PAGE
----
Heap

A heap is a useful data structure where the element on the top possesses the maximum (for max heap) or minimum (for min heap) value. A heap is essentially a specialized tree with two properties.

1. It’s a complete binary tree (why?).
2. In a max heap, for any given pair of nodes with the parent-child relationship, the parent’s value is larger than or equal to the child’s value. Similarly, in a min heap, for any given pair of nodes with the parent-child relationship, the parent’s value is smaller than or equal to the child’s value.

For simplicity, we will just use max heaps for illustration in the rest of the article.

Heapify

The process of rearranging an array to a heap is called heapify. To heapify an array, we need to heapify every element of the array by moving each of them to the correct position. Heapify can be done in-place by swapping elements. Depending on the direction of swapping, the heapify of an element can be done in two ways:

• Bottom-up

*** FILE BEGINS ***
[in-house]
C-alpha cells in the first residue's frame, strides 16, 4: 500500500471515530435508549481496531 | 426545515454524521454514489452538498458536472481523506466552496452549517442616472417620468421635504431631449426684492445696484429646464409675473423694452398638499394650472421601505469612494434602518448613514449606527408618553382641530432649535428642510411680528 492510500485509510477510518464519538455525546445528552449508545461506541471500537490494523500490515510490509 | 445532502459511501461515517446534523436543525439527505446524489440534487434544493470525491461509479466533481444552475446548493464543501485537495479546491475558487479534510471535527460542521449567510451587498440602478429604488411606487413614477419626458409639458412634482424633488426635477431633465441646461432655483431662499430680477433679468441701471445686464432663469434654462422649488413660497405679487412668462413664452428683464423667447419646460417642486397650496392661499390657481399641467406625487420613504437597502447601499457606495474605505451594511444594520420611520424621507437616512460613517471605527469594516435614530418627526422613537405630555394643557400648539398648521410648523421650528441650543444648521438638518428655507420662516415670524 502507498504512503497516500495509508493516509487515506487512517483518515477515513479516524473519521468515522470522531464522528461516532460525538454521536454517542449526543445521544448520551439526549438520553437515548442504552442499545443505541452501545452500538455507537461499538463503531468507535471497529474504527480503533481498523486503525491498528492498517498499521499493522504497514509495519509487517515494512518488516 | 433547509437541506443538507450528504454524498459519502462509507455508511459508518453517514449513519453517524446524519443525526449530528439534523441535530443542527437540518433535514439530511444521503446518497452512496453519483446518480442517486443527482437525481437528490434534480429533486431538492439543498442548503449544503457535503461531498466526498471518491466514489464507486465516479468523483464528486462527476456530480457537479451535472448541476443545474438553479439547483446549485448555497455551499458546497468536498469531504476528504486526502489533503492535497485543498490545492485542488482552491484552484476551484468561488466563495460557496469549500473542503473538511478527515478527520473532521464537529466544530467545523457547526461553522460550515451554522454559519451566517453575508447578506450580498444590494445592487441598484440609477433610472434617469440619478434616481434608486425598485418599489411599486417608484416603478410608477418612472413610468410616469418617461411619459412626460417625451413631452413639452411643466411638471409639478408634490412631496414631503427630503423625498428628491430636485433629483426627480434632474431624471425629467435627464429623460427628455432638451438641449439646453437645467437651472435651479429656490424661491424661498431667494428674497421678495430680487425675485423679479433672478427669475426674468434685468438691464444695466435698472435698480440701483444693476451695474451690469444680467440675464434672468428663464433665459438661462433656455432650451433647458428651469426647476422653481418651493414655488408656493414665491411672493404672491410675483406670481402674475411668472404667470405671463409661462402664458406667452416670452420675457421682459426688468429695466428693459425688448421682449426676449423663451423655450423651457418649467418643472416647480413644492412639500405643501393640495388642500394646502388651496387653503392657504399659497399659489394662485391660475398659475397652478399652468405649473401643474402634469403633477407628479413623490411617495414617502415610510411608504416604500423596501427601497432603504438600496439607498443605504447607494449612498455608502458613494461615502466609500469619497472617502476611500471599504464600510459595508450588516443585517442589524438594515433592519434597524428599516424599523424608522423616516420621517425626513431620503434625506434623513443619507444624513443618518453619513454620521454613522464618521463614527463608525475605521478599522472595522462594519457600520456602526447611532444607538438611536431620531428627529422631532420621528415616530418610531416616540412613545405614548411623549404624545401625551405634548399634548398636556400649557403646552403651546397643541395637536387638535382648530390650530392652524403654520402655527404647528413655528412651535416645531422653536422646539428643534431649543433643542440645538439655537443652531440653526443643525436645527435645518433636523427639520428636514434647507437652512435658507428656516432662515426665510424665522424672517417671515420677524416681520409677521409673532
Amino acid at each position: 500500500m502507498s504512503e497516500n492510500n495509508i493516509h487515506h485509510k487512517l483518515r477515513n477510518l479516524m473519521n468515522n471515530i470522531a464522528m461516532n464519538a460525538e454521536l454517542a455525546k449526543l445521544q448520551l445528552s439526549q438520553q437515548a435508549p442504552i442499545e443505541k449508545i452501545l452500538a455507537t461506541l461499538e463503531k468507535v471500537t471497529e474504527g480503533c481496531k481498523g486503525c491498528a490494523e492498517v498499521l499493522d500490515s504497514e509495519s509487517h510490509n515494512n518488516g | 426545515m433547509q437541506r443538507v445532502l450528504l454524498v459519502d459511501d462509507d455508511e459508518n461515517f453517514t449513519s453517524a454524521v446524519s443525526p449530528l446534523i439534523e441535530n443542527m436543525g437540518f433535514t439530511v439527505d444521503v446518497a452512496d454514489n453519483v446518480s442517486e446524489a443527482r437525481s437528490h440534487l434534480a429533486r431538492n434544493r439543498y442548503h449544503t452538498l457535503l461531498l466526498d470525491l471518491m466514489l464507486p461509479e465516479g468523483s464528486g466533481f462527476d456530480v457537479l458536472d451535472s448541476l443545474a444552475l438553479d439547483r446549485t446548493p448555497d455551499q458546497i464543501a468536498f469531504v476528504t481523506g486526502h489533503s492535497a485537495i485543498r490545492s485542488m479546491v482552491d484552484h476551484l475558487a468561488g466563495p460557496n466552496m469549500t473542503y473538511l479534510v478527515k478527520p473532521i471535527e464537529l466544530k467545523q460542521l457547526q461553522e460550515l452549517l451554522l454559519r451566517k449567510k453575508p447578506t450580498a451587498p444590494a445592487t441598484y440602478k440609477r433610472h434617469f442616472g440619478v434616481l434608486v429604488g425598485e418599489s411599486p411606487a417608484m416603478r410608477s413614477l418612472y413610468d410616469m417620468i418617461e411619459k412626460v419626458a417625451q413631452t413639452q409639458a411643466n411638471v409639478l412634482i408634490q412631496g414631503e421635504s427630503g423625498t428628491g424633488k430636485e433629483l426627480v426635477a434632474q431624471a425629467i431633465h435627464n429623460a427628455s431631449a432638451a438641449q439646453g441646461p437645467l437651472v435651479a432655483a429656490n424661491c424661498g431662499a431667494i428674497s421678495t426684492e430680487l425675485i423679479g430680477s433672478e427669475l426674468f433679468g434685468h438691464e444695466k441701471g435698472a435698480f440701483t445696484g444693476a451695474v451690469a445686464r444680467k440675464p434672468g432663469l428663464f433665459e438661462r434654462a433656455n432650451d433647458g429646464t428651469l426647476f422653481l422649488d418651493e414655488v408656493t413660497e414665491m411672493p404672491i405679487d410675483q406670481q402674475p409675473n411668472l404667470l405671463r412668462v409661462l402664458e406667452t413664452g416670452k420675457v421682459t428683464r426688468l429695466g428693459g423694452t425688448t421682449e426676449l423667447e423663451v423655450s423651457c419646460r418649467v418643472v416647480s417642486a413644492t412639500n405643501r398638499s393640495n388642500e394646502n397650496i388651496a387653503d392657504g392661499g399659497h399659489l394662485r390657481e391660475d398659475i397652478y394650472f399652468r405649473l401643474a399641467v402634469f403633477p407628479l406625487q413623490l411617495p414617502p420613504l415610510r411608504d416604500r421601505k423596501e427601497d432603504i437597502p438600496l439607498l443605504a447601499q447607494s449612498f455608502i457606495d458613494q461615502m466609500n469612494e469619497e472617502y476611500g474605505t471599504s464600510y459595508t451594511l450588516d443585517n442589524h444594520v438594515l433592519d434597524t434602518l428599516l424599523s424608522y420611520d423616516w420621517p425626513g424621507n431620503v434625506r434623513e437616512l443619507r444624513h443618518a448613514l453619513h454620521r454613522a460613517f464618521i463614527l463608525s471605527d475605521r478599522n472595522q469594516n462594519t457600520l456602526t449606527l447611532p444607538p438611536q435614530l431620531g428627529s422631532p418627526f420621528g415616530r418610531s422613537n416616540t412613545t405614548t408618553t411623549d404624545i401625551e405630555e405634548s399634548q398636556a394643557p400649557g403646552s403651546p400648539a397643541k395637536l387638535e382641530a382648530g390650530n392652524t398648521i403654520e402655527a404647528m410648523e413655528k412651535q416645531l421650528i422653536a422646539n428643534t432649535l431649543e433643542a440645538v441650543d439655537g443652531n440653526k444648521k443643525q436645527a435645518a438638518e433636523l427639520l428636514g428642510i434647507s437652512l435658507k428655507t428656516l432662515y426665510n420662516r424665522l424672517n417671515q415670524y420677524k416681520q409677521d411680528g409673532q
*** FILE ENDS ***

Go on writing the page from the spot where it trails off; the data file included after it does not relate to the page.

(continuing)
1. Given a node that is not in the correct position of the heap.
2. Swap the node with its parent if its value is larger.
3. Repeat Step 2 until it stops.
// a[1] to a[n] is the array storing a heap with a maximum size of n.
// a[index] is the element to apply the bottom-up heapify.
void BottomUpHeapifyElement(int[] a, int index)
{
for (int i = index; i/2 > 0 && a[i] > a[i/2]; i /= 2)
{
swap(a[i], a[i/2]);
}
}

• Top-down
1. Given a node that is not in the correct position of the heap.
2. If the node’s value is smaller than at least one of its children, swap it with the child that has the largest value among all children.
3. Repeat Step 2 until it stops.
// a[1] to a[n] is the array storing a heap with a maximum size of n.
// count is the current size of the heap.
// a[index] is the element to apply the top-down heapify.
void TopDownHeapifyElement(int[] a, int index, int count)
{
int i = index;
int maxValuePos = i;
while (true)
{
if (i*2 <= count && a[i] < a[i*2])
maxValueIndex = i*2;
if (i*2+1 <= count && a[maxValueIndex] < a[i*2+1])
maxValueIndex = i*2+1;
if (maxValueIndex == i)
break;
swap(a[i], a[maxValueIndex]);
i = maxValueIndex;
}
}


Given a complete binary tree that contains $$n$$ nodes, its height will not exceed beyond $$\log n$$. Therefore, the heapify of one element in an array, either bottom-up or top-down, takes $$O(\log n)$$ time. Depending on the initial status, the heapify of a whole array involves different time complexities. For example, there are three typical heapify scenarios: